Minneapolis is included in a group of 50 of the country's most polluted and hazardous waste sites that have been singled out to receive a share of federal stimulus money to continue cleanup operations.
The money announced today by the Environmental Protection Agency will pay to excavate contaminated soil from hundreds of residential lawns in Minneapolis, as well as in cities in Indiana, Missouri and Nebraska.
In all, sites in 28 states will share in the $528 million in recently approved economic stimulus funding.
The sites were contaminated years ago by mining waste, lead smelters, landfills, and other sources of chemicals but the companies responsible are no longer around to pay for their cleanup.
At half the sites, cleanups were either stalled last year or were expected to face delays this year because the EPA was running short of funds.
Since 2000, the Superfund program has suffered budget shortfalls, with money for the dwindling cleanup fund declining each year.
In south Minneapolis, the EPA will do cleanup and restoration work at about 500 residential properties to clean up soil that's been contaminated with arsenic, at a cost of $10 million to $25 million. The EPA will restrict access to properties it can't clean up.
The arsenic came from a grasshopper pesticide plant that operated at the corner of Hiawatha Ave. and 28th St. for 50 years, until 1968. The wind carried arsenic-contaminated dust from the plant to homes and businesses throughout the neighborhoods.
The arsenic was discovered at the plant in 1994 during planning for the Hiawatha light rail line. The levels of soil and groundwater contamination at the plant were considered lethal.
The EPA has been doing some testing and cleanup n the area for the past few years, but the new infusion of money will speed up that process.
In addition to the neighborhood cleanup, about $10 to $25 million will connect 180 houses in southeastern North Dakota to public drinking water. Their wells were tainted with arsenic from bait applied to control grasshoppers in the 1930s and '40s.
At New Bedford Harbor, Mass., where the announcement was made by EPA Administrator Lisa Jackson, three times more mud will be dredged from the harbor-bottom over the next two years than would have occurred without the money.
"There is no one there to do the work," said Jim Woolford, the director of the EPA's Office of Superfund Remediation and Technology Innovation.
He said the money would create jobs for cleanup contractors, soil excavation companies, hazardous waste disposal facilities and labs that test samples to detect contamination.
Beyond the jobs, the money will supply -- at least temporarily -- much needed cash to a program that has struggled to find money to pay for cleanups. Since 2000, the program has suffered budget shortfalls, with money for the dwindling cleanup fund declining each year.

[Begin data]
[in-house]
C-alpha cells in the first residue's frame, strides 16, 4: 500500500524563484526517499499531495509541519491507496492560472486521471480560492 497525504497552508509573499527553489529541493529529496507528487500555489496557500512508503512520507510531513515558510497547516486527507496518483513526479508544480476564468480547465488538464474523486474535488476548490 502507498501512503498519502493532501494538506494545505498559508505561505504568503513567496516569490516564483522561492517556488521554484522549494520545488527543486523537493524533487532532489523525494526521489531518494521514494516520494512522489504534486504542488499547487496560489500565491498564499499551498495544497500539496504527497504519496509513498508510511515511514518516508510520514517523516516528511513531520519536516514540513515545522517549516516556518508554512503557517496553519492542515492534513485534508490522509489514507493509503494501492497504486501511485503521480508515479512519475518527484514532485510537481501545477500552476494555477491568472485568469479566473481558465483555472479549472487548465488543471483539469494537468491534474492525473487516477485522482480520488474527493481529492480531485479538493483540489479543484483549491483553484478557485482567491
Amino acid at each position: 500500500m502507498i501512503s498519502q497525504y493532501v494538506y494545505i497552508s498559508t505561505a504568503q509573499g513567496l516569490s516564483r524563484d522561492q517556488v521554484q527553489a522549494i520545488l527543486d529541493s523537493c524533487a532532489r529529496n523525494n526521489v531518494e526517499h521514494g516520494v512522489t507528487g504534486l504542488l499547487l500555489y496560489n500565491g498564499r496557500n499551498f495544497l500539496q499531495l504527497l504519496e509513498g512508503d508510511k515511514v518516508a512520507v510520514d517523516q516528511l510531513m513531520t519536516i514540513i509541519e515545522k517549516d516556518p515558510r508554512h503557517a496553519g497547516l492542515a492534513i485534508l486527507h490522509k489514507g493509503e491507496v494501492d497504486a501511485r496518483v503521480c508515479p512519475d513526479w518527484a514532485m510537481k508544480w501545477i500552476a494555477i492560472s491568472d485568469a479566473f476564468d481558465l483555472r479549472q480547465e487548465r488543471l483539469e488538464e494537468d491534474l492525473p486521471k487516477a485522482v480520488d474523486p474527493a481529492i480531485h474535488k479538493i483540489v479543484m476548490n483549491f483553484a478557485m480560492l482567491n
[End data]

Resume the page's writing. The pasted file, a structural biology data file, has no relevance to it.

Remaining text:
Congress in 1995 refused to renew the excise tax on hazardous chemicals and petroleum products that was supposed to pay for the majority of the Superfund cleanup costs.
Today the fund has declined to $137 million, while costs of cleanup annually have exceeded the amount Congress has been willing to appropriate.
President Barack Obama in February called for injecting $1 billion into the Superfund program by reinstating the tax beginning in 2011, after the nation emerges from its current economic problems.
The result has been fewer Superfund sites being cleaned up.
Last year, the EPA did not have enough money to pay for cleanup projects at 10 sites. This year, without the stimulus money, the agency expected work at 15 sites to go unfunded.
The effect has been that many sites languish on the Superfund rolls. Since 1980, EPA has identified 1,596 hazardous waste sites. Today, there are still 1,264.
"They were just doing the minimum they could do with the money they had," said Lois Gibbs, executive director of the Center for Health, Environment and Justice, whose experience living atop the Love Canal hazardous waste site outside Niagara Falls, N.Y., led to the passage of the law that created Superfund.
"The stimulus money is going to only put a Band Aid on these really problematic sites, and it does not deal with the core problem that Superfund doesn't have any money," said Gibbs, executive director of the Center for Health, Environment and Justice. "It shouldn't be the American taxpayers that have to pay for it."
(Copyright 2009 by The Associated Press. All Rights Reserved.)